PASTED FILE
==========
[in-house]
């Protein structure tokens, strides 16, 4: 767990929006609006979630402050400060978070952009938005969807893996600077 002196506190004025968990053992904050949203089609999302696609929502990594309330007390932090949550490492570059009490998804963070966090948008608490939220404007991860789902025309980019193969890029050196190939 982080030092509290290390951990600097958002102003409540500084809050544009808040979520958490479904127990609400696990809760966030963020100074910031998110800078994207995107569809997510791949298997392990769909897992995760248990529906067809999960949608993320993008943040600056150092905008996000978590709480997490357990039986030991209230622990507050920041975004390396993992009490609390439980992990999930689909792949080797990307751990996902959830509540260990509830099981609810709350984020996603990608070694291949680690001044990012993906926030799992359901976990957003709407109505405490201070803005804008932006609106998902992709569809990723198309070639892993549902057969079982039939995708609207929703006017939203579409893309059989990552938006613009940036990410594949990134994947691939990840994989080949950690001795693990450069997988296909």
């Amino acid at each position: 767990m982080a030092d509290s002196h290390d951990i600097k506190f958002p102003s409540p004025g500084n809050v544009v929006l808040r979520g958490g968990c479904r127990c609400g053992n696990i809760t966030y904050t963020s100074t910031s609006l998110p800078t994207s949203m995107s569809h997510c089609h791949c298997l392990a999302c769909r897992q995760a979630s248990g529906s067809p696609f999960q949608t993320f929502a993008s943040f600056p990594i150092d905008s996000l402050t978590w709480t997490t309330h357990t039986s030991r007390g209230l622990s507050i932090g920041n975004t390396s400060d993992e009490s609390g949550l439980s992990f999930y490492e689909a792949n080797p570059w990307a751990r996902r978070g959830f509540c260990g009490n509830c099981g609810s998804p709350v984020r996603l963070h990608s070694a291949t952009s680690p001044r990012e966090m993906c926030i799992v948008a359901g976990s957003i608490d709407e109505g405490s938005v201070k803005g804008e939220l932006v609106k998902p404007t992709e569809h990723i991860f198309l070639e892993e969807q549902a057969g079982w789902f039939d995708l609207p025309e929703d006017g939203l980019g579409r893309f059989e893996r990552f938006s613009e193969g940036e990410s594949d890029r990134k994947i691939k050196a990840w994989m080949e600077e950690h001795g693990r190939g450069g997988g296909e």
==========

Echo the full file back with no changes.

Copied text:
[in-house]
């Protein structure tokens, strides 16, 4: 767990929006609006979630402050400060978070952009938005969807893996600077 002196506190004025968990053992904050949203089609999302696609929502990594309330007390932090949550490492570059009490998804963070966090948008608490939220404007991860789902025309980019193969890029050196190939 982080030092509290290390951990600097958002102003409540500084809050544009808040979520958490479904127990609400696990809760966030963020100074910031998110800078994207995107569809997510791949298997392990769909897992995760248990529906067809999960949608993320993008943040600056150092905008996000978590709480997490357990039986030991209230622990507050920041975004390396993992009490609390439980992990999930689909792949080797990307751990996902959830509540260990509830099981609810709350984020996603990608070694291949680690001044990012993906926030799992359901976990957003709407109505405490201070803005804008932006609106998902992709569809990723198309070639892993549902057969079982039939995708609207929703006017939203579409893309059989990552938006613009940036990410594949990134994947691939990840994989080949950690001795693990450069997988296909």
């Amino acid at each position: 767990m982080a030092d509290s002196h290390d951990i600097k506190f958002p102003s409540p004025g500084n809050v544009v929006l808040r979520g958490g968990c479904r127990c609400g053992n696990i809760t966030y904050t963020s100074t910031s609006l998110p800078t994207s949203m995107s569809h997510c089609h791949c298997l392990a999302c769909r897992q995760a979630s248990g529906s067809p696609f999960q949608t993320f929502a993008s943040f600056p990594i150092d905008s996000l402050t978590w709480t997490t309330h357990t039986s030991r007390g209230l622990s507050i932090g920041n975004t390396s400060d993992e009490s609390g949550l439980s992990f999930y490492e689909a792949n080797p570059w990307a751990r996902r978070g959830f509540c260990g009490n509830c099981g609810s998804p709350v984020r996603l963070h990608s070694a291949t952009s680690p001044r990012e966090m993906c926030i799992v948008a359901g976990s957003i608490d709407e109505g405490s938005v201070k803005g804008e939220l932006v609106k998902p404007t992709e569809h990723i991860f198309l070639e892993e969807q549902a057969g079982w789902f039939d995708l609207p025309e929703d006017g939203l980019g579409r893309f059989e893996r990552f938006s613009e193969g940036e990410s594949d890029r990134k994947i691939k050196a990840w994989m080949e600077e950690h001795g693990r190939g450069g997988g296909e």